Vols football 2011 review: the suckfest edition
Happy New Year!
After a decent status-rating on National Signing Day, most of the rest of 2011 sucked. Plain and simple. Here are the lowlights…
In February, the NCAA notified that Tennessee had 90 days to respond to a 26-page Notice of Allegations regarding the Vol football and basketball programs.
The highlight of March was Chuck Smith’s diatribe-of-a-monologue given to a handful of reporters outside of Neyland Stadium while buses, cars, and motor-scooters loudly rambled by. It was all in reaction to Smith’s firing by Dooley the weekend after National Signing Day. Smith was reported to have said, “Lance Thompson is the head coach of that f*cking team. He runs the show. That’s the reason I’m outta here. They were intimidated by my presence.” Great national PR.
April showed us the sheer stupidity of the Orange & White game. You know the sayings about grass growing and paint drying. Well, this was perhaps worse, sort of like watching a two-hour Lunesta commercial.
May’s flowers. I began reading article after article, post after post, of how the 2011 Vols were going to win 8, 9, or 10 games. I knew we were doomed by our uber-self-perception. The Vols would go into the 2011 season unranked. In how many seasons was Tennessee unranked in the AP pre-season poll (since its inception in 1950) and went on to finish the season ranked? Four.
In June, Athletic Director Mike Hamilton resigned. That was the good part. He got $1.335 million as his reward.
In July and August, we got a lot more of 8- to 10-win predictions. I realized six was the maximum. I was too optimistic as it turned out.
In September, Montana made us feel like the Vols of 1998, but Tennessee got snuffed in the Swamp. Again. And we lost Justin Hunter for the season. All the earlier throttling of Cincinnati did was fuel the ridiculous lofty expectations for this team. It was the beginning of a very long, ugly end.
In October, after the Vols buried Buffalo of the MAC, who finished the season 3-and-9, Tennessee went on a rampage of failure. First, there was the underwhelming performance against a beatable Georgia team, ending with the emergence of Tyler Bray’s thumb, a convenient excuse for the sophomore mid-major killer not to have to face the best teams in the country. Again (note 2010). It was also the beginning of the now-famous Vol Third-Quarter Meltdown. The majority of the rest of the month saw the unfortunate reappearance of Matt Simms. LSU gave Tennessee the most physical beat-down the Vols ever suffered in the long history of Neyland Stadium. The next week saw more of the same in Tuscaloosa, ending with the strange burning of Justin Worley’s redshirt. And there was the South Carolina game, described by Steve Spurrier with: “We won somehow. I don’t know how.”
November opened with Tennessee shutting out MTSU, but also with the Vols not scoring a single point in the second half, again. By the end of the following week’s embarrassing smoke-out in hog-calling Razorback Stadium, Tennessee had not scored any points in the second half of a game since the dying stages of the Georgia game. That was no second-half points against LSU, then Alabama, then South Carolina, then MTSU, then Arkansas. Thank god for Vanderbilt, even though it took the returning Tyler Bray’s team an overtime miracle of sorts to defeat the upstart James Franklinites. And then there was the Kentucky fiasco, which deserves its own paragraph in this year-end suckfest.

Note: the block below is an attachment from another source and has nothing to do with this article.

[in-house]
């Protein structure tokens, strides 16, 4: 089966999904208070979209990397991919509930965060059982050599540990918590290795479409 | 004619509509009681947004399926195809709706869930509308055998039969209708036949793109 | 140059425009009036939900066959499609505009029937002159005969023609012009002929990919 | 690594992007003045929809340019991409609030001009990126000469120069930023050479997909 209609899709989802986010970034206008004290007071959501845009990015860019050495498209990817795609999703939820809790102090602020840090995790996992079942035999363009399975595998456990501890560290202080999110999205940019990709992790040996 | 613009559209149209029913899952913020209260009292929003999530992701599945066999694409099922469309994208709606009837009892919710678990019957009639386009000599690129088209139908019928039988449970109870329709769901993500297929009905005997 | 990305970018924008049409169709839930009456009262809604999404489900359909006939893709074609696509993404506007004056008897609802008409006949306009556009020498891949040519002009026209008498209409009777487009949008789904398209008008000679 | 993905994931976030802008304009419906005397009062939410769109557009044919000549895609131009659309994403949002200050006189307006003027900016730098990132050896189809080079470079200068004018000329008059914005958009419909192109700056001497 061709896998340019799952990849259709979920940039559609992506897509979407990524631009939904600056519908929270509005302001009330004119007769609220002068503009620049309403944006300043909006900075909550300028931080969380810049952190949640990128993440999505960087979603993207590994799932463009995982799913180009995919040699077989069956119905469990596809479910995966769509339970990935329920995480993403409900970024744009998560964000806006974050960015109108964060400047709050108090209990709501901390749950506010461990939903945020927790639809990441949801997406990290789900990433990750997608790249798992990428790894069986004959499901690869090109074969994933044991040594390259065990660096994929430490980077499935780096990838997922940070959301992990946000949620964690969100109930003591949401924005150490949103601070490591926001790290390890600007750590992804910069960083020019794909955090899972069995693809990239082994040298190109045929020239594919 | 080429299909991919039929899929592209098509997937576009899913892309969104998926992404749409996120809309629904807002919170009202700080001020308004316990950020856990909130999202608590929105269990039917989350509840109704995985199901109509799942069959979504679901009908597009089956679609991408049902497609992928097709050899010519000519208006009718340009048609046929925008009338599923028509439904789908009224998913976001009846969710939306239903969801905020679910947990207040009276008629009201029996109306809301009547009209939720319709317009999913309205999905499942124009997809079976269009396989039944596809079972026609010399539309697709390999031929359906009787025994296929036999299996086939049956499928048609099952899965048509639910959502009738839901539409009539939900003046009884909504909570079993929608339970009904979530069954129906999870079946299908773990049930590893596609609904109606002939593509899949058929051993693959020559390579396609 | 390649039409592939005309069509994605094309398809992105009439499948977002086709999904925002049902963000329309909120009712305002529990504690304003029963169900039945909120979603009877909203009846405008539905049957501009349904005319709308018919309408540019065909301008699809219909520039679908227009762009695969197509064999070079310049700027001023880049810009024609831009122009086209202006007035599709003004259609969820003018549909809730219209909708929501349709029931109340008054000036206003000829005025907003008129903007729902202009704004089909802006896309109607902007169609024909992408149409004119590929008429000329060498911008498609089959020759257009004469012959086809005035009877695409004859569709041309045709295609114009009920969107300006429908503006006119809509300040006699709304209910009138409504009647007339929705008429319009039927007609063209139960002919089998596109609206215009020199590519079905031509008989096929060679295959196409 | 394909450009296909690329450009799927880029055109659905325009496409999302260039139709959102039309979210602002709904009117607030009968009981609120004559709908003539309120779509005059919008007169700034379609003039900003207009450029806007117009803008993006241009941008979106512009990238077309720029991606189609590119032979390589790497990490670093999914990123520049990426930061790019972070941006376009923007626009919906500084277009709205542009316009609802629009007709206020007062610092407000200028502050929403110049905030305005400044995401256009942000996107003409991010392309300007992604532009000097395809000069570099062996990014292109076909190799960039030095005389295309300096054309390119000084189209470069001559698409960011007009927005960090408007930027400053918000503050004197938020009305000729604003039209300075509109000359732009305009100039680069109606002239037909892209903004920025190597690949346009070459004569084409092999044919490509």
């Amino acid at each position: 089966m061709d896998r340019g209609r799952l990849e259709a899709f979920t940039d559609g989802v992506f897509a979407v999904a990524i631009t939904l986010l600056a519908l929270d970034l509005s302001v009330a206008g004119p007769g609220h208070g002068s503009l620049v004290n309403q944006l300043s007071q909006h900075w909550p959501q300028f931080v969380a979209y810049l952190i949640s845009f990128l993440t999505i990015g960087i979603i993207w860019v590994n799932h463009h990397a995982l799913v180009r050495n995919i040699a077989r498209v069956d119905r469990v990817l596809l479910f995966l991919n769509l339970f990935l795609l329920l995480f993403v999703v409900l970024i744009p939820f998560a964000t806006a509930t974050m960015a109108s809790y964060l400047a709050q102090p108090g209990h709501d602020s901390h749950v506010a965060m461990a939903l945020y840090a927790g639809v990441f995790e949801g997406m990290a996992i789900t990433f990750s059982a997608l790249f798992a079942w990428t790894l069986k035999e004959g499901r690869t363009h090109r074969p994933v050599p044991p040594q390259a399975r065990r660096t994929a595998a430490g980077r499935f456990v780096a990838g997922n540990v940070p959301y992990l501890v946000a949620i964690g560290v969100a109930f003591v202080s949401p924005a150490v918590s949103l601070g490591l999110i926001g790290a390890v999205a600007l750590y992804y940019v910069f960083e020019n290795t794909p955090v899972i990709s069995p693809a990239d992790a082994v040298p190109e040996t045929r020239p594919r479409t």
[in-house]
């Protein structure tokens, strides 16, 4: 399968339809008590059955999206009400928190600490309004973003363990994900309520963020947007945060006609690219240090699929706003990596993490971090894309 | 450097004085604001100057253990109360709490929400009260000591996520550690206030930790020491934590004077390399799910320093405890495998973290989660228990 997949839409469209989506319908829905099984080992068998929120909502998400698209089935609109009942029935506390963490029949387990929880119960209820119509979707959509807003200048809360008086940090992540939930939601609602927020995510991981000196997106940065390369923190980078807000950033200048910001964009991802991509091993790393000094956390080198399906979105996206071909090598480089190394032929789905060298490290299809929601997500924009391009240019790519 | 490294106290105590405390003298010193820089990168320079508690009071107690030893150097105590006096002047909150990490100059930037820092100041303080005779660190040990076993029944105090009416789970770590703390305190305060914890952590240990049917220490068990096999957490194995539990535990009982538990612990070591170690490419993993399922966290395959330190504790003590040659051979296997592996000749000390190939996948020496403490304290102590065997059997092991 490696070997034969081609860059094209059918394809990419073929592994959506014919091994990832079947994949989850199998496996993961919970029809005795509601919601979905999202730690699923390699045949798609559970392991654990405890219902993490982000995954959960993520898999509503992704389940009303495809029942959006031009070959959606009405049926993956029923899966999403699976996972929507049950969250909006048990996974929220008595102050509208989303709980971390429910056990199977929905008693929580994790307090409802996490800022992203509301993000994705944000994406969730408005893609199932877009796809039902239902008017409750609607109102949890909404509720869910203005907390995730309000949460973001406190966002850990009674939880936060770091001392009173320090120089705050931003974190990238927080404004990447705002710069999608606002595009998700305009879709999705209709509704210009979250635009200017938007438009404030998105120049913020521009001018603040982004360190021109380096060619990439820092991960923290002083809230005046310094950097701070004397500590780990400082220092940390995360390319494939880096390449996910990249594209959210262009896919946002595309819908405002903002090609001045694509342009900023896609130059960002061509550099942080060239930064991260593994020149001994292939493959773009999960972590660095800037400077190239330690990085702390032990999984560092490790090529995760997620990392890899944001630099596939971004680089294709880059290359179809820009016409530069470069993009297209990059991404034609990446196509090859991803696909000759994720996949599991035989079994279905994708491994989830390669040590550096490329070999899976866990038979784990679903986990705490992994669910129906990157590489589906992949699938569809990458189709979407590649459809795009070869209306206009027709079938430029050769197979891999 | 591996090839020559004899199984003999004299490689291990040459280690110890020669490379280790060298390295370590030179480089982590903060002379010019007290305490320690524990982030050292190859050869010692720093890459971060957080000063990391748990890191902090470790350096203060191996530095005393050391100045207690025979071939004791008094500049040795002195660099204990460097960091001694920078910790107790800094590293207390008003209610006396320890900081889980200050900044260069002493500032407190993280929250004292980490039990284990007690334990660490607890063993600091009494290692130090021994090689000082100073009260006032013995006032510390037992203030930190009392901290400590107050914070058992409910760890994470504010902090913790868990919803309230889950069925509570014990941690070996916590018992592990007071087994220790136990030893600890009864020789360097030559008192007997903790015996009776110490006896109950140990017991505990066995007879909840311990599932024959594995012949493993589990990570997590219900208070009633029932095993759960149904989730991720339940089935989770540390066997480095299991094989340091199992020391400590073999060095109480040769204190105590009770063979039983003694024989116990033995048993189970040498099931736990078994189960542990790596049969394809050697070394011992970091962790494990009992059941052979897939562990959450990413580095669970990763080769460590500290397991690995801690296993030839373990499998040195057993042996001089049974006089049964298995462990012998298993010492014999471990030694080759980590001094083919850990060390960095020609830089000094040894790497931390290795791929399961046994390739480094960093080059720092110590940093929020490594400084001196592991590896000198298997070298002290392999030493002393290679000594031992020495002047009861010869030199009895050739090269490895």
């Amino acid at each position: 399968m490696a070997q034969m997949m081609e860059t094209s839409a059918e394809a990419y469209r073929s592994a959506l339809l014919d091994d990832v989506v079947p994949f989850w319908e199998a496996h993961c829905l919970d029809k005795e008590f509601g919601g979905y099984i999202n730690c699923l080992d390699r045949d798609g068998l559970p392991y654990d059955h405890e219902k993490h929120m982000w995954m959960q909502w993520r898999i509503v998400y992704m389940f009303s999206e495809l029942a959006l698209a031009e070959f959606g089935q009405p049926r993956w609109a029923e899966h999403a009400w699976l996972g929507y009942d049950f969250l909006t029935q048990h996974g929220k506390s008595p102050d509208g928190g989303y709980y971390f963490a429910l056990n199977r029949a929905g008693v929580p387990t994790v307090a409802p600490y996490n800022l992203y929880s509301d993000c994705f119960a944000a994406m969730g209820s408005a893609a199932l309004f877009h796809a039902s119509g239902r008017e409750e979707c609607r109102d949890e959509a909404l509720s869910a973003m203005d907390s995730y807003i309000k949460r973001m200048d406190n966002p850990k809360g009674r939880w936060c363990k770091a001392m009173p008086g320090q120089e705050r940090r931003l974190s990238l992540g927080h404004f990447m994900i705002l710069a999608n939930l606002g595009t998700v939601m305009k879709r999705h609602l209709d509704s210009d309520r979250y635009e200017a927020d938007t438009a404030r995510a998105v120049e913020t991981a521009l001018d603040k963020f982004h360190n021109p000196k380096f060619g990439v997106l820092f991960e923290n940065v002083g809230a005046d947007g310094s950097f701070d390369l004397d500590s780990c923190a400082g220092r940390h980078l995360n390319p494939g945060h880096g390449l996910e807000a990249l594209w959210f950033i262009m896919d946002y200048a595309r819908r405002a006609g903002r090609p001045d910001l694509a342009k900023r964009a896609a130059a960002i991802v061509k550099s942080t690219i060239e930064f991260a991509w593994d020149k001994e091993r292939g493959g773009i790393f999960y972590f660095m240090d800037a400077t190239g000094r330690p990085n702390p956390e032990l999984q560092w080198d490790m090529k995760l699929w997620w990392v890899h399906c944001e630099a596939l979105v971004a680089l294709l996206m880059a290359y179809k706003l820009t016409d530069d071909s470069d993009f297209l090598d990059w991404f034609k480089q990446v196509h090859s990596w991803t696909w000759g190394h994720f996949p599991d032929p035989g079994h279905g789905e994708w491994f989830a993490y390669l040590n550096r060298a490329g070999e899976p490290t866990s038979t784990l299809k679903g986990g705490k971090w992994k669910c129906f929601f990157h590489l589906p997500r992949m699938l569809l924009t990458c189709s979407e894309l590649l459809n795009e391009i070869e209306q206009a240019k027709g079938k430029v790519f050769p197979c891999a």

The number was 26 going into the game in Lexington. The number was zero after. Joker Phillips called upon a mediocre wide receiver to quarterback his first game in his last game in a Wildcat uniform. Matt Roark passed for 15 yards, and Tennessee lost. Matt Roark ran for 124 yards, mostly from about five different plays. The Vols knew what was coming. But this loss wasn’t the fault of the Vol defense as many brilliant Vol Nation members claimed. It was all about our offense, an offense that was nothing better than high-school-variety football. Raijon Neal could catch a 53-yard bomb for a touchdown but couldn’t catch a snap from center. Tyler Bray played as if he’d smoked enough dope to allow him to enlist as a reggae bass player (he had the flu, I’m aware). Tennessee’s entire rushing attack was surpassed by a single Kentucky wide-receiver-turned quarterback. It took nearly three complete quarters for the Vols to move the ball on offense to inside the Kentucky 20 yard line.
December reminded us every day that 2011 was all about losing to a very bad Kentucky team. There was Tony Basilio’s blog about the dissention within the ranks of players, notably Da’Rick Rogers and Tyler Bray, and several others. If the Kentucky game was the tipping point for the turn of the Dooley approval rating, the Basilio article was when the dam gave way. Now we are listening to the sounds of silence from Dooley – he hasn’t uttered a public statement since the post-Kentucky pressers. And that includes the present DeAnthony Arnett soap opera.
Yes, 2011 sucked. There is no other way to put it. And I have recently heard the rumblings of artillery gunfire from a distant horizon that 2012 may bring big changes, and sooner than one might think. More on that in January.
Have a safe and fun New Years’ celebration. Go outside and smell the wonders of this life. You deserve it, after what we’ve all endured in one of the most forgettable seasons in recent memory.